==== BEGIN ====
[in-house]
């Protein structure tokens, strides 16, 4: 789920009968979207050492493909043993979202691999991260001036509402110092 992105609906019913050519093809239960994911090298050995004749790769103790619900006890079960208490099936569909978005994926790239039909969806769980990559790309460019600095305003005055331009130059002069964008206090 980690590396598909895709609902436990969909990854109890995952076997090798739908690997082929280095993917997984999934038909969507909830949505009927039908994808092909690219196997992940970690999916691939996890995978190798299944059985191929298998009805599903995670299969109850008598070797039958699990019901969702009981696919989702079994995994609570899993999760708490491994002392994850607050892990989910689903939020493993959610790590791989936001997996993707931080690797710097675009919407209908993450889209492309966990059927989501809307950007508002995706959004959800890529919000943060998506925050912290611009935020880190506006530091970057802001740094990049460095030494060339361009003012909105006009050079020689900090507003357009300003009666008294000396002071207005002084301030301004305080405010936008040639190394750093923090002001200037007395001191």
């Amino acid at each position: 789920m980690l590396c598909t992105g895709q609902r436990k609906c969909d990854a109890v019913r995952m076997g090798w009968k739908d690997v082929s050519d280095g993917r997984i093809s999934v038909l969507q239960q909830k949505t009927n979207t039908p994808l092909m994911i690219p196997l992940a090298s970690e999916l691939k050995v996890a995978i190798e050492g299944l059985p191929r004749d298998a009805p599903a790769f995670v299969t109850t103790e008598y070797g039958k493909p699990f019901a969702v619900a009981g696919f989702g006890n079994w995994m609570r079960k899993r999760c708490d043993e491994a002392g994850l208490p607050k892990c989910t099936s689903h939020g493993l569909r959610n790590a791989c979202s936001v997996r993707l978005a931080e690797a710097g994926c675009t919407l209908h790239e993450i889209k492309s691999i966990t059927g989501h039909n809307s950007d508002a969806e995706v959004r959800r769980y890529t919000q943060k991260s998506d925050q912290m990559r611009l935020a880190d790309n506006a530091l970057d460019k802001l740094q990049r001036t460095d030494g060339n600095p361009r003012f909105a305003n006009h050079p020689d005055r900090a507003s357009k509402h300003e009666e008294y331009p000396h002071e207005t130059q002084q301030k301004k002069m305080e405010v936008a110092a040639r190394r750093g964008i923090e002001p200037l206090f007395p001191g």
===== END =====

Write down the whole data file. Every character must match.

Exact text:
[in-house]
């Protein structure tokens, strides 16, 4: 789920009968979207050492493909043993979202691999991260001036509402110092 992105609906019913050519093809239960994911090298050995004749790769103790619900006890079960208490099936569909978005994926790239039909969806769980990559790309460019600095305003005055331009130059002069964008206090 980690590396598909895709609902436990969909990854109890995952076997090798739908690997082929280095993917997984999934038909969507909830949505009927039908994808092909690219196997992940970690999916691939996890995978190798299944059985191929298998009805599903995670299969109850008598070797039958699990019901969702009981696919989702079994995994609570899993999760708490491994002392994850607050892990989910689903939020493993959610790590791989936001997996993707931080690797710097675009919407209908993450889209492309966990059927989501809307950007508002995706959004959800890529919000943060998506925050912290611009935020880190506006530091970057802001740094990049460095030494060339361009003012909105006009050079020689900090507003357009300003009666008294000396002071207005002084301030301004305080405010936008040639190394750093923090002001200037007395001191």
């Amino acid at each position: 789920m980690l590396c598909t992105g895709q609902r436990k609906c969909d990854a109890v019913r995952m076997g090798w009968k739908d690997v082929s050519d280095g993917r997984i093809s999934v038909l969507q239960q909830k949505t009927n979207t039908p994808l092909m994911i690219p196997l992940a090298s970690e999916l691939k050995v996890a995978i190798e050492g299944l059985p191929r004749d298998a009805p599903a790769f995670v299969t109850t103790e008598y070797g039958k493909p699990f019901a969702v619900a009981g696919f989702g006890n079994w995994m609570r079960k899993r999760c708490d043993e491994a002392g994850l208490p607050k892990c989910t099936s689903h939020g493993l569909r959610n790590a791989c979202s936001v997996r993707l978005a931080e690797a710097g994926c675009t919407l209908h790239e993450i889209k492309s691999i966990t059927g989501h039909n809307s950007d508002a969806e995706v959004r959800r769980y890529t919000q943060k991260s998506d925050q912290m990559r611009l935020a880190d790309n506006a530091l970057d460019k802001l740094q990049r001036t460095d030494g060339n600095p361009r003012f909105a305003n006009h050079p020689d005055r900090a507003s357009k509402h300003e009666e008294y331009p000396h002071e207005t130059q002084q301030k301004k002069m305080e405010v936008a110092a040639r190394r750093g964008i923090e002001p200037l206090f007395p001191g």